Endocrine disrupting chemicals that end up in the environment are a serious concern. Research shows that they can cause adverse developmental, reproductive, neurological and immune effects in both humans and wildlife.

The U.S. Environmental Protection Agency (EPA) is hoping to reduce this risk with the award last week of almost $4 million in funding to six universities. Academics will study the ecological impacts of manufactured chemicals, leading to better chemical risk assessments and decisions for protecting the environment, the agency said.

“This innovative research will provide new approaches to evaluate how chemicals influence the health of ecological systems. These approaches can help predict and, more importantly, prevent chemical impacts,” explained Thomas A. Burke, EPA science advisor and deputy assistant administrator of the agency’s Office of Research and Development.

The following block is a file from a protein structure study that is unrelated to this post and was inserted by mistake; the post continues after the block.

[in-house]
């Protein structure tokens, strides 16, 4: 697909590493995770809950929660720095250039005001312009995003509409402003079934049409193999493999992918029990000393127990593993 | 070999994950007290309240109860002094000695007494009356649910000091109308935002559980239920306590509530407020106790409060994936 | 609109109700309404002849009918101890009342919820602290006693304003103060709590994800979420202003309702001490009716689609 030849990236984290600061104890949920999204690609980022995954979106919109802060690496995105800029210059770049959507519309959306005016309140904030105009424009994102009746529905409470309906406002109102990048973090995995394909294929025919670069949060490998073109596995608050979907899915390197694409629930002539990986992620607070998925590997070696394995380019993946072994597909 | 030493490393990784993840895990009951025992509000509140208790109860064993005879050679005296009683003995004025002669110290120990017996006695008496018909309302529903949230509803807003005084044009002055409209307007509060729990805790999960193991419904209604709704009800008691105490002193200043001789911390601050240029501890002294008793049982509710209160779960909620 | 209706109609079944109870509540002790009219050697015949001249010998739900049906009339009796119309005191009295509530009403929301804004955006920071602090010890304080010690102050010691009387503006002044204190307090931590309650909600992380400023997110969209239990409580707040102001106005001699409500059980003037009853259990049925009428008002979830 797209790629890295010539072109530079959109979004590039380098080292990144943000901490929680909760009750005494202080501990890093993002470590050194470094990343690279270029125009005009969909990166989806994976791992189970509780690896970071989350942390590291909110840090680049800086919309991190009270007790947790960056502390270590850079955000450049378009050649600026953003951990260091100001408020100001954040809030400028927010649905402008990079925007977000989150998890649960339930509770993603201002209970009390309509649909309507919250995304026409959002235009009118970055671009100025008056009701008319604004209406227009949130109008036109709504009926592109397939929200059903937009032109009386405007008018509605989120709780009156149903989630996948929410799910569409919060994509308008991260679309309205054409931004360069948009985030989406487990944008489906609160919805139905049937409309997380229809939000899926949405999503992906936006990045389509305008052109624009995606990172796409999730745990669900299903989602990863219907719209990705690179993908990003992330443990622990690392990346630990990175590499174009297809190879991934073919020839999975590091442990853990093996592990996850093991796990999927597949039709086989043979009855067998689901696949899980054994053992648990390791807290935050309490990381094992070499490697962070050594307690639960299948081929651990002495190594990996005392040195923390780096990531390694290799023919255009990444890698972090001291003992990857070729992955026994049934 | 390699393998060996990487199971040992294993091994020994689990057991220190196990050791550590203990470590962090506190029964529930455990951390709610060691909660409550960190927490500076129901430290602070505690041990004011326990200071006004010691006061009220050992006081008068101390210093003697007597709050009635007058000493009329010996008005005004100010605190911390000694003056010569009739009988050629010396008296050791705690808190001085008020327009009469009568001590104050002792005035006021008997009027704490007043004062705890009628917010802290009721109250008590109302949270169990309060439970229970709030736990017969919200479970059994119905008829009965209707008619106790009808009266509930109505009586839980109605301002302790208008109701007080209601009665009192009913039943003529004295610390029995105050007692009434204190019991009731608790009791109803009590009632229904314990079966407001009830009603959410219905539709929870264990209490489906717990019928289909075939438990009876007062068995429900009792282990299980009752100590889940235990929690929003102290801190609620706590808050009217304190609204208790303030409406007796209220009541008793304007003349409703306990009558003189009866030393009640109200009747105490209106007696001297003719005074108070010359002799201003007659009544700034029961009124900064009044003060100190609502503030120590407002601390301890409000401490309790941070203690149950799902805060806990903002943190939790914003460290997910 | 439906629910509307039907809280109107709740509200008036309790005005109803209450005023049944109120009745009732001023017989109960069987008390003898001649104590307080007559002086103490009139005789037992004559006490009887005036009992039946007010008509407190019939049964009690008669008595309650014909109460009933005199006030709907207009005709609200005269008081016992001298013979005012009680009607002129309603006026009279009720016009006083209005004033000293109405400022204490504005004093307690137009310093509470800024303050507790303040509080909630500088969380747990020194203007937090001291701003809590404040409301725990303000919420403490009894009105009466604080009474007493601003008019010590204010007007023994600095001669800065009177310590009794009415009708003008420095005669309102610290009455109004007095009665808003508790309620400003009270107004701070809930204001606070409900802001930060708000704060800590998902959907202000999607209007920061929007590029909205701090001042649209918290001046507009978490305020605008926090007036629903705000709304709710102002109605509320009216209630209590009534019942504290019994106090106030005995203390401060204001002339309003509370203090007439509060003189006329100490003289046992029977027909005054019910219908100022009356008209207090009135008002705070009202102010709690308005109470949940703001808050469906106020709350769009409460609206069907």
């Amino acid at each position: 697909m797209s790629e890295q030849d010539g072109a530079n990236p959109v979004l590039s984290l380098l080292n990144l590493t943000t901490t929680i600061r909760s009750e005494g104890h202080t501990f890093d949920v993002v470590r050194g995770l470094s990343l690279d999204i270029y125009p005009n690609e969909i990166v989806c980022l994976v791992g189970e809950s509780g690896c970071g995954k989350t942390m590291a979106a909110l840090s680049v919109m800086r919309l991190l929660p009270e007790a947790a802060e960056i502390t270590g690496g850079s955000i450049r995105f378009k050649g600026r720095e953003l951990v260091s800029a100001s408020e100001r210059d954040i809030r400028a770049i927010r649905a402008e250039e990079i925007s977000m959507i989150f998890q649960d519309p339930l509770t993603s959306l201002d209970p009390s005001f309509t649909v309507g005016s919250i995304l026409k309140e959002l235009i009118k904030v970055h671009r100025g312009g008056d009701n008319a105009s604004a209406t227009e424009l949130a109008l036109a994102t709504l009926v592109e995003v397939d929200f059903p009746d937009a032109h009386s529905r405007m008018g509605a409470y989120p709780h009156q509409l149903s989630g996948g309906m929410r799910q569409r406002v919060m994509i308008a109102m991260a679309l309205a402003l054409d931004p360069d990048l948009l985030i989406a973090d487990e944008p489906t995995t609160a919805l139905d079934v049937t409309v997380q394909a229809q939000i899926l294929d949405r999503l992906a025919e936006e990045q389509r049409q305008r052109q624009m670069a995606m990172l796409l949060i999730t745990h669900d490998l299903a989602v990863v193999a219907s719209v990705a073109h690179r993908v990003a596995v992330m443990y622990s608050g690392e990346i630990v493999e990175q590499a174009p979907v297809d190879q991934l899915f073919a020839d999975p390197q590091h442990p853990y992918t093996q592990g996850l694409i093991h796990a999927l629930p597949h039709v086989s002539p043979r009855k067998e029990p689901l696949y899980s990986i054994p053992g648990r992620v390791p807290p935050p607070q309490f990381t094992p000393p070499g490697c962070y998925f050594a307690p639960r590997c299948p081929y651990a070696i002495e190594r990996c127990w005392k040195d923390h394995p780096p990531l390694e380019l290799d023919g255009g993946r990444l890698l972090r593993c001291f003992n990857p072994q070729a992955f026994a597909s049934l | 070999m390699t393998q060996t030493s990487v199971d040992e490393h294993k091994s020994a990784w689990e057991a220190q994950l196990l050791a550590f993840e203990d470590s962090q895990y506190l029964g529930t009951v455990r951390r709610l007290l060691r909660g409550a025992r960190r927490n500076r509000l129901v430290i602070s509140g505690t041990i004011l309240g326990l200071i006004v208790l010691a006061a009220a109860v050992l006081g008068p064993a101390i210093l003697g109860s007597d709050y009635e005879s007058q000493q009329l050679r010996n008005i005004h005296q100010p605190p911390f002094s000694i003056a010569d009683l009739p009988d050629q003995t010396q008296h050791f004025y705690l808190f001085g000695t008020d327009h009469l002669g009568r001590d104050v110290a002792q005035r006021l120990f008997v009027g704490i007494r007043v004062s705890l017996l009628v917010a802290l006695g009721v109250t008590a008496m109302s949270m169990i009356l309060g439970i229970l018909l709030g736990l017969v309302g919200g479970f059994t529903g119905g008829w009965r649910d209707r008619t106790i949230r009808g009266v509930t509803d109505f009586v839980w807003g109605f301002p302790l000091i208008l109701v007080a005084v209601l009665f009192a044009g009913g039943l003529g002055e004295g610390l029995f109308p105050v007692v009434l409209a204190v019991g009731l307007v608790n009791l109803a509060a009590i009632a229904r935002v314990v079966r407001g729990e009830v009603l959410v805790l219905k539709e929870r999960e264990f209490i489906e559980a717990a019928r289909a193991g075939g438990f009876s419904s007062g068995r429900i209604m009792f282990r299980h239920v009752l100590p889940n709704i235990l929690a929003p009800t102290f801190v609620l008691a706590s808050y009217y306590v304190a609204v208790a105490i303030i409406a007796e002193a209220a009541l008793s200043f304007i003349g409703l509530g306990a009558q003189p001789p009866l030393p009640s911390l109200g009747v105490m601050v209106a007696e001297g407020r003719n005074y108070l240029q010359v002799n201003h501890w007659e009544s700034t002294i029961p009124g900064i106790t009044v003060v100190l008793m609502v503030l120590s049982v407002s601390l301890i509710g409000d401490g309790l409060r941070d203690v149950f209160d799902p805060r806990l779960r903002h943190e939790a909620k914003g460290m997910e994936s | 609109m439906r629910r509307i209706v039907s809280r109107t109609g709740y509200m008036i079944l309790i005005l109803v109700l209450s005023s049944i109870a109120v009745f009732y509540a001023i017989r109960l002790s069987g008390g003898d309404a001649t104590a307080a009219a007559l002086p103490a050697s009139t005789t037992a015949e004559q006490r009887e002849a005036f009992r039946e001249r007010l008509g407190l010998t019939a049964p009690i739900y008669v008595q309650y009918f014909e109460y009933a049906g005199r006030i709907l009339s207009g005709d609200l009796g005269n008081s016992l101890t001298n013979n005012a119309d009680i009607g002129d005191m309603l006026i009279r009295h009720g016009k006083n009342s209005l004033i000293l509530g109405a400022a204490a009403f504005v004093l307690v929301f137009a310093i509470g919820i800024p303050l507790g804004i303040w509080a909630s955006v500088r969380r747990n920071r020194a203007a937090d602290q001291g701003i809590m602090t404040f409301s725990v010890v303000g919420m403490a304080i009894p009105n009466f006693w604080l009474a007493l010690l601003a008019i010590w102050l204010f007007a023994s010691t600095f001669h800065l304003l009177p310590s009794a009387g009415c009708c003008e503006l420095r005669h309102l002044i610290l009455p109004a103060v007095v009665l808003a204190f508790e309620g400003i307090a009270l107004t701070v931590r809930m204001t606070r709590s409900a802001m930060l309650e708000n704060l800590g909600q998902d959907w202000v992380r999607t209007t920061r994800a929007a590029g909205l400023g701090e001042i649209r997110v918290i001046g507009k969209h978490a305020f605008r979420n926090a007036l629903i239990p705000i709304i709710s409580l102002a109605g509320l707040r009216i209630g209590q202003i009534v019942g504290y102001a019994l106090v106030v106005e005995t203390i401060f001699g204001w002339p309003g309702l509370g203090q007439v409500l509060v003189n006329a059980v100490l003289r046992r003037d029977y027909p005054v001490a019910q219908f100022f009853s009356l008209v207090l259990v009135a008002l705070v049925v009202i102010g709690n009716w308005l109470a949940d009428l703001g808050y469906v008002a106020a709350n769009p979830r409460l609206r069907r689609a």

“This knowledge will help us more effectively protect the environment from adverse impacts of chemicals over time.”

All six projects are expected to develop and apply innovative methods and models to better understand and predict the biological and ecological consequences of exposures to chemicals in the environment.

For example, researchers at the University of North Carolina Wilmington will receive $399,884 for work to develop a model for measuring ecological impacts of endocrine disrupting chemicals in estuaries and marine ecosystems.

Meanwhile, the University of California, Santa Barbara, plans to develop a model to enhance understanding of how the effects of exposure to chemicals are expressed within an organism.

Other projects will be undertaken at Harvard University, Michigan State University, Oregon State University and Texas Tech University.

The six STAR (Science to Achieve Results) grants are part of efforts by the EPA’s Chemical Safety for Sustainability (CSS) research program to develop new methods to improve chemical evaluation and support environmental sustainability.